Anticoagulants are nonhabit-forming medications that are used to treat and prevent vascular diseases caused by blood clots. Under normal conditions, blood should not clot unless the body has been injured. However, there are conditions, such as atherosclerosis and venous diseases, that cause blood clots to form even when a person has not been wounded. These blood clots can be dangerous if they are large enough to block a blood vessel (a thrombus), or if either a whole clot or pieces of the clot break off, travel through the bloodstream, and block a blood vessel in another part of the body (an embolism). Either of these situations could lead to heart attack or stroke. Therefore, anticoagulants may be prescribed to reduce the risk of these dangerous events.
Anticoagulants prescribed for regular use (e.g., warfarin) are generally vitamin K antagonists taken in pill form. Vitamin K is an essential cofactor in the blood clotting process. They typically take effect within 48 hours, but may take a week or longer to be stabilized. Other anticoagulants (e.g., herparin, fibrin and thrombin inhibitors) are administered through intravenous (I.V.) injection in a medical setting, where they quickly take effect. Patients will sometimes be given anticoagulants in both forms when first beginning anticoagulant treatment and will then continue to take only the vitamin K inhibitors by mouth.
Types and differences of anticoagulants
Anticoagulant medications include:
The two standard anticoagulants used are heparin and warfarin. These two medications act somewhat differently to accomplish the same thing: inhibiting the growth of existing blood clots or preventing the formation of new ones.
Studies find that even low-dose warfarin, an oral medication that acts by inhibiting blood clotting factors that depend on vitamin K, can be effective in reducing the risk of recurrence of blood clots, especially in patients with a history of deep vein thrombosis and previous heart attack. This also applies to those at risk of deep vein thrombosis, including patients undergoing hip or leg surgery.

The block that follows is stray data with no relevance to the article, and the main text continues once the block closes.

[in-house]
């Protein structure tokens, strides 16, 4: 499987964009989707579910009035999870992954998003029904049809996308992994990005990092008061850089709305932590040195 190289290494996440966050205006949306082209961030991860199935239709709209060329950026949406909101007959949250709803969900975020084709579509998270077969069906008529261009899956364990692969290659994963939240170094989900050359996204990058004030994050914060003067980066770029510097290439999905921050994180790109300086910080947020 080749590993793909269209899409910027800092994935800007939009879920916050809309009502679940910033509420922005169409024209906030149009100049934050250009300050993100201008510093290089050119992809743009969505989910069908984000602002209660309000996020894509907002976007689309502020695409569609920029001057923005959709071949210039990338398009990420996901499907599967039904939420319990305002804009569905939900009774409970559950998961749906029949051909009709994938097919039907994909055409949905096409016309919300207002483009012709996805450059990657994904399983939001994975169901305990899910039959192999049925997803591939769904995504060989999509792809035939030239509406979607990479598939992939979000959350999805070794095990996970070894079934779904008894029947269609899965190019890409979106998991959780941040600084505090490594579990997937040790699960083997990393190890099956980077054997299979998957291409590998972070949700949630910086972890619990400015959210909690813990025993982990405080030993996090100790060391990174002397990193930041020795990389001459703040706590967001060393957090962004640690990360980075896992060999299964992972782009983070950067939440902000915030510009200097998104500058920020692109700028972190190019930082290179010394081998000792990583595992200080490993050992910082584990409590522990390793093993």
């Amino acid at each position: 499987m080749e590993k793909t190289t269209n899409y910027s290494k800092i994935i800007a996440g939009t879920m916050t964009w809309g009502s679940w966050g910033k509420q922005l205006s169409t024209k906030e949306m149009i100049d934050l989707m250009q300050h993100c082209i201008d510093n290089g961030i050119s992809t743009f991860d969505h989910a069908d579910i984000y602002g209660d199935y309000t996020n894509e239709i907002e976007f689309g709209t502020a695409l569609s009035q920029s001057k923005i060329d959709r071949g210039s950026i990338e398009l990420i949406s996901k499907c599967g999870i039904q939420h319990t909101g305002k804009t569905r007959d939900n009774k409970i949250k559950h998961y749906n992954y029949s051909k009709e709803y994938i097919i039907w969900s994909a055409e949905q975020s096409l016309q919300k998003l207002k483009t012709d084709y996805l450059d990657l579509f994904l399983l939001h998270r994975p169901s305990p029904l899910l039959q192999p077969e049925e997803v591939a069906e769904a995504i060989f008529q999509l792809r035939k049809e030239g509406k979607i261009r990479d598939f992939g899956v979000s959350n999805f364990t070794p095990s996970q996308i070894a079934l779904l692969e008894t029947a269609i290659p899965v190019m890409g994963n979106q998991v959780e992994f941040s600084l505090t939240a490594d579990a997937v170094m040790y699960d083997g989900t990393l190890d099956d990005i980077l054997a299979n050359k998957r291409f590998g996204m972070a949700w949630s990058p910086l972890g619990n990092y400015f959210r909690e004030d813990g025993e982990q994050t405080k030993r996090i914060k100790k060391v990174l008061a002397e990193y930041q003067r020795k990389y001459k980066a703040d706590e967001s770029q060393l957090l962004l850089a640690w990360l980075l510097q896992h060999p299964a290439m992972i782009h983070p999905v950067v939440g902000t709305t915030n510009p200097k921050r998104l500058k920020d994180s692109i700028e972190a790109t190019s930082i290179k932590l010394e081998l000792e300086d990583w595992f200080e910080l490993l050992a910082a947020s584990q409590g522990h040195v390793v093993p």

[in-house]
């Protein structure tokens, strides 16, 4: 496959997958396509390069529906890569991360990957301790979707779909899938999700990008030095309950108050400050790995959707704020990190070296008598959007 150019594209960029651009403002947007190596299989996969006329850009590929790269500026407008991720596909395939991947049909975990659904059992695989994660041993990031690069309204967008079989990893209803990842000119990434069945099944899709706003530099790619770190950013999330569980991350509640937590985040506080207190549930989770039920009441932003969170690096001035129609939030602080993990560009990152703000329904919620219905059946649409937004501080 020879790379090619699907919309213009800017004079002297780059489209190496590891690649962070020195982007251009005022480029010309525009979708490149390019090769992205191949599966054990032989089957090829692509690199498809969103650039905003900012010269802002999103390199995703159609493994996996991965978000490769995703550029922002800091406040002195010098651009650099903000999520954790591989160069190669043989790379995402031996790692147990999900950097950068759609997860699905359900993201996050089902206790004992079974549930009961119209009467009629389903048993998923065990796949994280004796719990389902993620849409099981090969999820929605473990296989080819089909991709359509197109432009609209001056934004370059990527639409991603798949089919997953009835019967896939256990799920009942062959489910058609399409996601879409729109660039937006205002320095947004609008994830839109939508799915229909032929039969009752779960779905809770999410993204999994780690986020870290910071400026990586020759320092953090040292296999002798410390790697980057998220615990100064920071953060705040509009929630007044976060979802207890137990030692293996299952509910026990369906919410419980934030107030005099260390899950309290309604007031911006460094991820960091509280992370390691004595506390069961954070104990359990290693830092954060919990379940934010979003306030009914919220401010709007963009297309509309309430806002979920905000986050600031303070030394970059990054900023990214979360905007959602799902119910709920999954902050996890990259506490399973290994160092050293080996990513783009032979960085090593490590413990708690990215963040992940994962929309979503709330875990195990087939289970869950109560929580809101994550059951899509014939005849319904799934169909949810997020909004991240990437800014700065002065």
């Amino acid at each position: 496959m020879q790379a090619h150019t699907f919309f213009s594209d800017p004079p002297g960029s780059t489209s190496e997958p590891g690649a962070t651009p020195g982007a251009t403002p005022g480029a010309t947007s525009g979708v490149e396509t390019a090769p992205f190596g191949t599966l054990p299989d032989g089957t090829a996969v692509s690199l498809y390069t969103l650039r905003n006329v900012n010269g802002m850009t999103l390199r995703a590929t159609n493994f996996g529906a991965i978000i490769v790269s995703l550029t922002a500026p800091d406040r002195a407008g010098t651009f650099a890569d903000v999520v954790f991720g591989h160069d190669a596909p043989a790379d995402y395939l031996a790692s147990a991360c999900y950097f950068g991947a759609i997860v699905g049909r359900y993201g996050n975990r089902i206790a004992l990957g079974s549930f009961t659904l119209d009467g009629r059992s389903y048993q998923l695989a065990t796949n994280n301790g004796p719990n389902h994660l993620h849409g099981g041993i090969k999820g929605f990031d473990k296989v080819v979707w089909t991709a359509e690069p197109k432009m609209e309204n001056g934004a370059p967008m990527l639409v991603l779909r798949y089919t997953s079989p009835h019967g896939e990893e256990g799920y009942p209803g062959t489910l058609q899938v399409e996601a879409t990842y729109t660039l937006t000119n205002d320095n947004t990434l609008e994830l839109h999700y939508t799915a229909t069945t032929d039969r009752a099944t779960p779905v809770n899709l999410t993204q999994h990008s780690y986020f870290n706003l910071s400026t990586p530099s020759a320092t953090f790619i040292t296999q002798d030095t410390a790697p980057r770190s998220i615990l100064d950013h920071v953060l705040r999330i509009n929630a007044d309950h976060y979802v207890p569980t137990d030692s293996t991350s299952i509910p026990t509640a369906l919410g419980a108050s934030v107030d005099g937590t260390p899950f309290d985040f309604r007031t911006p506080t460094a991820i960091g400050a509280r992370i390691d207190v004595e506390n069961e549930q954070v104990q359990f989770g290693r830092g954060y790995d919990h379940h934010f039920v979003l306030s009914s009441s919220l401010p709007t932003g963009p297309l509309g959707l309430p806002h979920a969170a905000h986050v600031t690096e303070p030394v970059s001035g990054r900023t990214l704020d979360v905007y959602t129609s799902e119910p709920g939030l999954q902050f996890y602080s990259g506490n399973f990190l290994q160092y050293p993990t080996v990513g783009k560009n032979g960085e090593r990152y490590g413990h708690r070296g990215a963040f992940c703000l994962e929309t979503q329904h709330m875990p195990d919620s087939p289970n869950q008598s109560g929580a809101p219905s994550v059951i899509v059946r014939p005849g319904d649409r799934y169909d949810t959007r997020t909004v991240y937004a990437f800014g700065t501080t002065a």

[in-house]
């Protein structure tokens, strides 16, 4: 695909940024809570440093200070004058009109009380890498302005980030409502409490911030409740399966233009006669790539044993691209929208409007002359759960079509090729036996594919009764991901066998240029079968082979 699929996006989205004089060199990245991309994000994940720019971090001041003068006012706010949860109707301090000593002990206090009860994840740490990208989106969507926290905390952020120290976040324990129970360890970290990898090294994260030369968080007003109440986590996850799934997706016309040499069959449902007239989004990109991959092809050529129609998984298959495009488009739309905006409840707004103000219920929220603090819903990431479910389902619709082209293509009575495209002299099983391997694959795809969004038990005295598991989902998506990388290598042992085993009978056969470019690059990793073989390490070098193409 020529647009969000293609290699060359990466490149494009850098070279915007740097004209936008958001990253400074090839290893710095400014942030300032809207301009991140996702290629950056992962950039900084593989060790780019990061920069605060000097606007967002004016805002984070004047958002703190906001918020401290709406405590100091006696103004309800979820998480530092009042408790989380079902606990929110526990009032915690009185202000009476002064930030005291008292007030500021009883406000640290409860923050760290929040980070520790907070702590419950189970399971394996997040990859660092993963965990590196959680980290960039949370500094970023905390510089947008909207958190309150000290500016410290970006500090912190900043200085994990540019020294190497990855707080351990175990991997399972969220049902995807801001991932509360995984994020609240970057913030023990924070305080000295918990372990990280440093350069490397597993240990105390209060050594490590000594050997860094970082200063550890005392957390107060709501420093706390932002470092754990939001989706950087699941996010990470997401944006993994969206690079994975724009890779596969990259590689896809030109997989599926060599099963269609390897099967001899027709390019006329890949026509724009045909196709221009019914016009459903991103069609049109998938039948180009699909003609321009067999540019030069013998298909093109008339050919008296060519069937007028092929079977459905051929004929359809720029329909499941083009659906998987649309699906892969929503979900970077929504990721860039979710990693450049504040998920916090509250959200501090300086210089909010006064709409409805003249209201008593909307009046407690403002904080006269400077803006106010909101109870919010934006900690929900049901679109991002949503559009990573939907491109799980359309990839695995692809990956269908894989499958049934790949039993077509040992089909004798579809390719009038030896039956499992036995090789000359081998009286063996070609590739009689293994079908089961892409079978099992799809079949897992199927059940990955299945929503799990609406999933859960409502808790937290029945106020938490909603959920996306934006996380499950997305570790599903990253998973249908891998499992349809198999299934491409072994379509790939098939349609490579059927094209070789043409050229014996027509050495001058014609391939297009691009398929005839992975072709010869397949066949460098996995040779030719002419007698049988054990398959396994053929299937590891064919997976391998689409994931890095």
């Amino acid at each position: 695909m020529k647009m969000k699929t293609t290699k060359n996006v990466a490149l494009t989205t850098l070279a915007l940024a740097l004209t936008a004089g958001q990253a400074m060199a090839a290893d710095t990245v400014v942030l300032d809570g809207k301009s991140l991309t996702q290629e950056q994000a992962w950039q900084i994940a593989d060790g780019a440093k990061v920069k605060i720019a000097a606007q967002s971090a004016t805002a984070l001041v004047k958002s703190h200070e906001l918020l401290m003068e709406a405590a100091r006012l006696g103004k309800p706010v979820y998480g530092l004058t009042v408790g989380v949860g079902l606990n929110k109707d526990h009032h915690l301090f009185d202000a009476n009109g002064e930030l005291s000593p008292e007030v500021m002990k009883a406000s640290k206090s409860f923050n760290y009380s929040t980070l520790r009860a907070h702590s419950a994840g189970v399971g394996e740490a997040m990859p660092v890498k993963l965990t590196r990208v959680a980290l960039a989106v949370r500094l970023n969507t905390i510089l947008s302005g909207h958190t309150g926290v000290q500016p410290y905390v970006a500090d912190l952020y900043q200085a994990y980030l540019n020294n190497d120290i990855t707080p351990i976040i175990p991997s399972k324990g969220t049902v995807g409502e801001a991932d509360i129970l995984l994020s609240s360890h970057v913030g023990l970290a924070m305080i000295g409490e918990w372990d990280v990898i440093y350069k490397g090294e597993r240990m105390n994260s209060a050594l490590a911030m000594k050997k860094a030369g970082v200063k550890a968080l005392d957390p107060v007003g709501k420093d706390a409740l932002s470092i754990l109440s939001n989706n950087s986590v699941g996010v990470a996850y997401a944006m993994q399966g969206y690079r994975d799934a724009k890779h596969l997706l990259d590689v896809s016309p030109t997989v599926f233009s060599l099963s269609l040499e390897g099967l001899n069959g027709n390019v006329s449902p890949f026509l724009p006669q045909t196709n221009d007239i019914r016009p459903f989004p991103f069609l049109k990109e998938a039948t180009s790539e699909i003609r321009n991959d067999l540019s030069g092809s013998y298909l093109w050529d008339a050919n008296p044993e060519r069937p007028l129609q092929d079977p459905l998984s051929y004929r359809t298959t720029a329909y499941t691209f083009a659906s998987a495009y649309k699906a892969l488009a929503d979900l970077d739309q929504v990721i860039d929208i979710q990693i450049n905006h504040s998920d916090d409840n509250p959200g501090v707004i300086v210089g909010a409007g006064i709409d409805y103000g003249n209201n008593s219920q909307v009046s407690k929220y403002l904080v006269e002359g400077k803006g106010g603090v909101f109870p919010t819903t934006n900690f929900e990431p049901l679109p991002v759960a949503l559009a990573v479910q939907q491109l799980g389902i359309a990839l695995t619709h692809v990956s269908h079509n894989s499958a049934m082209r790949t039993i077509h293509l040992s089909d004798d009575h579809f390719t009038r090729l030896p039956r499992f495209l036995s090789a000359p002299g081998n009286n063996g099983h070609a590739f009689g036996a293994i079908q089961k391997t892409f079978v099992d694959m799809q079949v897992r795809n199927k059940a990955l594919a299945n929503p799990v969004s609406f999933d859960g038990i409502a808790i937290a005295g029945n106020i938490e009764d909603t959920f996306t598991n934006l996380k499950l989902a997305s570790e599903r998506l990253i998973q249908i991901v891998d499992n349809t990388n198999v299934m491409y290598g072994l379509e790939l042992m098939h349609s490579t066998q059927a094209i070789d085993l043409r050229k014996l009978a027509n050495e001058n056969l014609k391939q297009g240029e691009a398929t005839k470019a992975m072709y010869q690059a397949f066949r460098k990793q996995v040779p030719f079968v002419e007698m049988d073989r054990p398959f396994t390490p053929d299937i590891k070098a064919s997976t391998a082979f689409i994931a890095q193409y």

Heparin, by contrast, acts by indirectly inhibiting thrombin, a component of blood that is critical to clotting. Newer forms of heparin, called low-molecular-weight heparin, have been developed that are more predictable in their anticoagulant effect and do not need to be monitored in a therapeutic setting.
However, both warfarin and heparin have drawbacks that have prompted researchers to search for new anticoagulants. The two largest drawbacks are their relatively narrow window of effectiveness before the risk of bleeding, and their highly variable nature among individuals. Typically, anticoagulation therapy has required very close laboratory monitoring as physicians attempt to walk the fine line between adequate anticoagulation and an elevated risk of bleeding.
Newer anticoagulants are being studied. In general, these medications act in a similar fashion to heparin or warfarin, but are hopefully more predictable and do not require close laboratory monitoring. Some of the newer anticoagulants include:
- Danaparoid. This anticoagulant is frequently used in patients with deep vein thrombosis. It is closely related to heparin. Because of its high cost and other drawbacks, this medication is no longer offered in the United States by its manufacturer.
- Hirudin, argatroban and bivalirudin. These anticoagulants are direct thrombin inhibitors. They have been studied for the treatment of deep vein thrombosis, prevention of stroke in patients with atrial fibrillation, and among patients with unstable angina or recent heart attack. Bivalirudin may also be used to help prevent bleeding after coronary angioplasty. These agents are usually used when heparin cannot be used due to heparin-induced thrombocytopenia.
- Fondaparinux and idraparinux. A synthetic version of heparin that works by inhibiting a different part of the clotting process. A longer–acting form, which can be given only once a week, is currently in clinical trials.
- Razaxaban. This anticoagulant can be administered orally and is currently being studied for its usefulness in preventing deep vein thrombosis in patients undergoing knee replacement surgery.
- Hot It Works
Normal body response to injury